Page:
The Kings of Social Media Restriction
North Korea, Iran, China, Vietnam and Pakistan have been identified as the countries with the highest social media restrictions in the world.
Some countries have blocked out Facebook and Twitter while others have blocked out YouTube. These restrictions have been put into place by the governments of these countries in response to the perceived threats to national stability from social media.
There is no doubt that social media allows the dissemination of information across the masses at lightning speed. Recent rebellions and movements have capitalized on this characteristic by providing society with an outlet for free expression and an inlet to find like-minded individuals.
The net outcome of this arrangement is that governments are unable to find out about revolutionary movements until it is already too late.
The US & the UK: The Dark Side of the Equation
All of this has been going on for quite some time now, but it is important to realize that simply placing restrictions on social media is not the only threat to online freedom.
Countries that are not able to monitor users’ activity on the internet (such as the ones listed above) place restrictions on social media. Those that do not place restrictions on social media are either angels of online freedom, or masters of online spying/surveillance.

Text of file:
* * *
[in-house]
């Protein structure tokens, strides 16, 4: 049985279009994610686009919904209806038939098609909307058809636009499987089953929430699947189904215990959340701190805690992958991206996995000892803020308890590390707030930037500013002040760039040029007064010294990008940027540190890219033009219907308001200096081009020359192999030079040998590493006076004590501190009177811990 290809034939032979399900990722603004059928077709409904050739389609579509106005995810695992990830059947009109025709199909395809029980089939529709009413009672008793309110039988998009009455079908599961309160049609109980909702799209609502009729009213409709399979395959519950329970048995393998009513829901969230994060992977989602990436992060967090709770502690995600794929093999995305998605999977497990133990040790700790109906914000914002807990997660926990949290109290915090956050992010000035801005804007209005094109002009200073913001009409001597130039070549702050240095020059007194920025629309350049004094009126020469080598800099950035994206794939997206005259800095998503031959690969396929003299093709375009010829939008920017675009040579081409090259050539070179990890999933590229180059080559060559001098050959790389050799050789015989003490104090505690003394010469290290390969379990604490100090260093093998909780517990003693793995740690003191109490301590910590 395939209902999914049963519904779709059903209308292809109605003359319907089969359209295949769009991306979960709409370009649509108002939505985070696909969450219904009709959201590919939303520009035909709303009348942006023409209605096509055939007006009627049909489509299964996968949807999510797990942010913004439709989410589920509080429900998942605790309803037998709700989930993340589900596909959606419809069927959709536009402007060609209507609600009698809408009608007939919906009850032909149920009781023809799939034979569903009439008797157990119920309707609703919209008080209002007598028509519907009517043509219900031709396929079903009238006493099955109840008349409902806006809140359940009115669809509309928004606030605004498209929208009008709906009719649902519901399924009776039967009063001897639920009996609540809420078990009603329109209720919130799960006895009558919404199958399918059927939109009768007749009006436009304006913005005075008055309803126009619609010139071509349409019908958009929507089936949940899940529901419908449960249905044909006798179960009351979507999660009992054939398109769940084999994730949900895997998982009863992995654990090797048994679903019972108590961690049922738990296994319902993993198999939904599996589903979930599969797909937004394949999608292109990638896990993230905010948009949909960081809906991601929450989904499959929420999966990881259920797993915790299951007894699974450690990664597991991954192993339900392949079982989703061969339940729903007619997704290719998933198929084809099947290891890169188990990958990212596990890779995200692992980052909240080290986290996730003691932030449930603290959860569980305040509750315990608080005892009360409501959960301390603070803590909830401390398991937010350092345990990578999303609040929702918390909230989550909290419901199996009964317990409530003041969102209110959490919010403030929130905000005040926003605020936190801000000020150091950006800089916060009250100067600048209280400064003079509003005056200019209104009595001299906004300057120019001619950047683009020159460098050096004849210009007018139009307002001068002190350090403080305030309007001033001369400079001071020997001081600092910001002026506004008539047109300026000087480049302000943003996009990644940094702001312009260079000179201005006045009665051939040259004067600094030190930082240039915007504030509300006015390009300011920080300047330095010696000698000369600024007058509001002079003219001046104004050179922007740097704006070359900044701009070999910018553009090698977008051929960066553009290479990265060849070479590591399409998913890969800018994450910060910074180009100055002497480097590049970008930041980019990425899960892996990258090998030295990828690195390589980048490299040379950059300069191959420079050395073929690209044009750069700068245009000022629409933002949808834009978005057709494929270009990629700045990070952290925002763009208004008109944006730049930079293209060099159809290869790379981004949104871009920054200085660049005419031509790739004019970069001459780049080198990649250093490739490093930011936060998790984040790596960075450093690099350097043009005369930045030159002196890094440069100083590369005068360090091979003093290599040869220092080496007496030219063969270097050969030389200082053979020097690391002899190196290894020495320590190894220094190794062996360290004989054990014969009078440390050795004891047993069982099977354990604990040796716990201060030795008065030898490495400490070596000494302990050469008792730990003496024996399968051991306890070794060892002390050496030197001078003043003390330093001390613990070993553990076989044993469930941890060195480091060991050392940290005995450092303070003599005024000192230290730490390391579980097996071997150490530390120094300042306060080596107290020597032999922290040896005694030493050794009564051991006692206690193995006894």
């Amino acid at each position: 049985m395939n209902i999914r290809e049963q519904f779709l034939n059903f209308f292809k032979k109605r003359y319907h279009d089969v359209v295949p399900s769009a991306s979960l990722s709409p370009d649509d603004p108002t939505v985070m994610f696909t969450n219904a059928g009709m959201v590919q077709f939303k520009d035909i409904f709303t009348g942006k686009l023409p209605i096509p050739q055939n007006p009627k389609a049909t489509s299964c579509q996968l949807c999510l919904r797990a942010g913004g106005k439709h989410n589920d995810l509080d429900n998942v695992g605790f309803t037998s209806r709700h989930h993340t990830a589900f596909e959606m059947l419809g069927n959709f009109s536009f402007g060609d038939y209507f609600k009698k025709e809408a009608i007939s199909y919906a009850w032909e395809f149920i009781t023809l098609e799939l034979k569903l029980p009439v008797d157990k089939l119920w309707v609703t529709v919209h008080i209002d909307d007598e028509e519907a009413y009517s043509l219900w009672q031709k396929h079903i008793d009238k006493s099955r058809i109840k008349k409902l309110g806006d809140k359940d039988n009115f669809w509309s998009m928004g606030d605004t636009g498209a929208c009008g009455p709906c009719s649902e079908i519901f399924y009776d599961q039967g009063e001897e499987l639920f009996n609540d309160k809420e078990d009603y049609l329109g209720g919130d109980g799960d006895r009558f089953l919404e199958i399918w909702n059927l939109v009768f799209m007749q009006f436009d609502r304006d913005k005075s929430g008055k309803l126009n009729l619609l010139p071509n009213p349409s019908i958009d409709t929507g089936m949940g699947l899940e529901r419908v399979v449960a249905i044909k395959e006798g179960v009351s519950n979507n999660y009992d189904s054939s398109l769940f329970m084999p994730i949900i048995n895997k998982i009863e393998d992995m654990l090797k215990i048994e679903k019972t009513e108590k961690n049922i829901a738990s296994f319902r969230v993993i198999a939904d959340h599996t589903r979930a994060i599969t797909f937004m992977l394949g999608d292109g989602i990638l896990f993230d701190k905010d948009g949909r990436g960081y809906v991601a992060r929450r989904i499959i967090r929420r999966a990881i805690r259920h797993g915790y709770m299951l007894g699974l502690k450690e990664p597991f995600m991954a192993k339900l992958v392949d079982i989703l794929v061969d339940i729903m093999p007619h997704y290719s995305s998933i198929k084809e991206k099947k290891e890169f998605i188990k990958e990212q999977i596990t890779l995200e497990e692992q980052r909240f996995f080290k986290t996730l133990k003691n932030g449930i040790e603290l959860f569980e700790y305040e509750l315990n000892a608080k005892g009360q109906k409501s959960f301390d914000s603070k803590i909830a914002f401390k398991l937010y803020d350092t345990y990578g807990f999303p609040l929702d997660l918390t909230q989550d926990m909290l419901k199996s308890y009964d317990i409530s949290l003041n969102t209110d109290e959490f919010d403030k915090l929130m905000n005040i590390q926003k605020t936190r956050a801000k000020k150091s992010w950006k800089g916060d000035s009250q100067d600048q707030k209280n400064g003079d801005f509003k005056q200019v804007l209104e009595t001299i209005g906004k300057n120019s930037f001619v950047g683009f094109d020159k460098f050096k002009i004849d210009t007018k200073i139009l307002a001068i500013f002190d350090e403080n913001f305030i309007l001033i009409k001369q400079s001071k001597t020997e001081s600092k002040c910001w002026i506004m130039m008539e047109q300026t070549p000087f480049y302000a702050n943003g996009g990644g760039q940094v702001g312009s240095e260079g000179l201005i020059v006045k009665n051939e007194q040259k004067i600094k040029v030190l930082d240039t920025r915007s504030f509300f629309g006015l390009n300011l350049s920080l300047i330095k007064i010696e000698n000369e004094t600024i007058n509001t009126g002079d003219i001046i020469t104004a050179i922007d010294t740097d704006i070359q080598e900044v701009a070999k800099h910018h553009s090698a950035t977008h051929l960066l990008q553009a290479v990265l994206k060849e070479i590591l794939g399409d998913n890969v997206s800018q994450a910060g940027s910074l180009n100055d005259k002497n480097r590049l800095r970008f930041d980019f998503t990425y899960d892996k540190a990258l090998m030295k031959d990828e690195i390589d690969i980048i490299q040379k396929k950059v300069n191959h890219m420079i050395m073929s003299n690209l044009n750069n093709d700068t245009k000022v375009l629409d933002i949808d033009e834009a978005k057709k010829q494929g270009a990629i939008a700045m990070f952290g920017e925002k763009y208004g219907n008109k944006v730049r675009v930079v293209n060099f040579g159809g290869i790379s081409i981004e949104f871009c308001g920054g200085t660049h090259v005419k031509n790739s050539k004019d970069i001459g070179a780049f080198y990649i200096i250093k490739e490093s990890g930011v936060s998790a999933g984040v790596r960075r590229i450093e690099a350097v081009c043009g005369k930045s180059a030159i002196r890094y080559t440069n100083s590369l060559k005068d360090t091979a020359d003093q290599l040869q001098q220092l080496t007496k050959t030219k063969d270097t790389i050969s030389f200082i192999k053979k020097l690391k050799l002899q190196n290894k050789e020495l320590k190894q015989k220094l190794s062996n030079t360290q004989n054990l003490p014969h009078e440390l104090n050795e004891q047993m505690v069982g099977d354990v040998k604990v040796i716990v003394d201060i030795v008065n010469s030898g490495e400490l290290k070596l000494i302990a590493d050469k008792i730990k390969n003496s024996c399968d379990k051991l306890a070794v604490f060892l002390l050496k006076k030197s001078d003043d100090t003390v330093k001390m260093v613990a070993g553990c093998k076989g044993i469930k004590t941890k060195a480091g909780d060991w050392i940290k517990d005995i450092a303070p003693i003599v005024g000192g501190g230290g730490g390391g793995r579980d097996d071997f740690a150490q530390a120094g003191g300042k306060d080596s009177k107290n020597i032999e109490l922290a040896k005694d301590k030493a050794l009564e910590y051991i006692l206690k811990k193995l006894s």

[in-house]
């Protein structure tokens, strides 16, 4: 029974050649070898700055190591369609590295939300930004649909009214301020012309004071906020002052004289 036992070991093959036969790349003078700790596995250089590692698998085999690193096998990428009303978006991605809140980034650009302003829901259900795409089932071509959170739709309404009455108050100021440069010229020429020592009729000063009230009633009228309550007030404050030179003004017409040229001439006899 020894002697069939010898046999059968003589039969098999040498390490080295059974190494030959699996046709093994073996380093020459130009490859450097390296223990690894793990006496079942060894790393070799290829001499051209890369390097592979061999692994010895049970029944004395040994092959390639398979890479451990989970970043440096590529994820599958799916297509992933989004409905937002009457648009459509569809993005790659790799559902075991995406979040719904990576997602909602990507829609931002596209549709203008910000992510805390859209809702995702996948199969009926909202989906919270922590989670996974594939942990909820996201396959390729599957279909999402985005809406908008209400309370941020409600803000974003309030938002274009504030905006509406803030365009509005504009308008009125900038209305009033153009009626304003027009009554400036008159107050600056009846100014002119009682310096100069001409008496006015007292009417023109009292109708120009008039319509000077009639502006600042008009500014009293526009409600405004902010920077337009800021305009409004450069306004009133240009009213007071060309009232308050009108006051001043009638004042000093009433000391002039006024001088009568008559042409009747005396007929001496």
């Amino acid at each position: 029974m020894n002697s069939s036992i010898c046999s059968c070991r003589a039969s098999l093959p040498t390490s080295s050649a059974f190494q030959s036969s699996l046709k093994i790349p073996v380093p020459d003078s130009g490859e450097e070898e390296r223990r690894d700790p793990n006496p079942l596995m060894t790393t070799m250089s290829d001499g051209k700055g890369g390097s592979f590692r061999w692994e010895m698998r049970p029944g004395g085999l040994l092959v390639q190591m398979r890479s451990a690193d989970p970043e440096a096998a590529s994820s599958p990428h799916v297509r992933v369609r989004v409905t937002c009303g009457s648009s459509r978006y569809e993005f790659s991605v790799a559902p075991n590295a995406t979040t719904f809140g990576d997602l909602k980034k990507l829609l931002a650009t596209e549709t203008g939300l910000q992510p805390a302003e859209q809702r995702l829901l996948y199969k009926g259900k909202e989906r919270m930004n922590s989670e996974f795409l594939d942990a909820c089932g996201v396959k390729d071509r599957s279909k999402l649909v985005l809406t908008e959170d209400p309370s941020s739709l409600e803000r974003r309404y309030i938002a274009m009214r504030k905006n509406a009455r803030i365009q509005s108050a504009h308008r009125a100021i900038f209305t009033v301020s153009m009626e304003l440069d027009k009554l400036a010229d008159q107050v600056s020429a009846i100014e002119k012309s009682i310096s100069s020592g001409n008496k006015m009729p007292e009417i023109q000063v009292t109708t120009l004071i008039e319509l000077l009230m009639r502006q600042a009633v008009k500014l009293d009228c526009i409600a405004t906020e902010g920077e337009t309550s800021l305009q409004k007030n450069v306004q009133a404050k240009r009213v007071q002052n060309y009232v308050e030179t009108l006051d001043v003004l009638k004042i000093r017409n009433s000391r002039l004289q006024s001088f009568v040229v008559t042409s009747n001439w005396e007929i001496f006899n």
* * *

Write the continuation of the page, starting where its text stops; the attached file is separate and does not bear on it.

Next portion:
The Snowden revelations have made it clear why developed countries like the UK and the US don’t block social media. It is because they have a complete web of surveillance that they have drawn upon the internet. Every email, every tweet and every instagram post is collected and stored at the NSA’s giant data center in Utah.
The NSA Utah Data Center is also affectionately called Bumblehive and is one of the biggest data mining and processing facilities in the world. With computing power like this, the US government doesn’t need to place restrictions on social media.
The Only Solution
The only way to best government surveillance and social media restrictions is to use a VPN. Using a VPN encrypts data and cloaks it under encryption at the point where online surveillance collects your data.
The NSA has made data-collection points inside the US’s leading ISP’s data centers. That way, all the data-collection points have to do is to copy of all the data from the ISP’s servers.
Using a VPN allows you to encrypt your data and make it indecipherable for anybody who might manage to get a hold of it. Encrypting data is one of the basic functions of a VPN, and this function allows internet users to secure privacy and online freedom.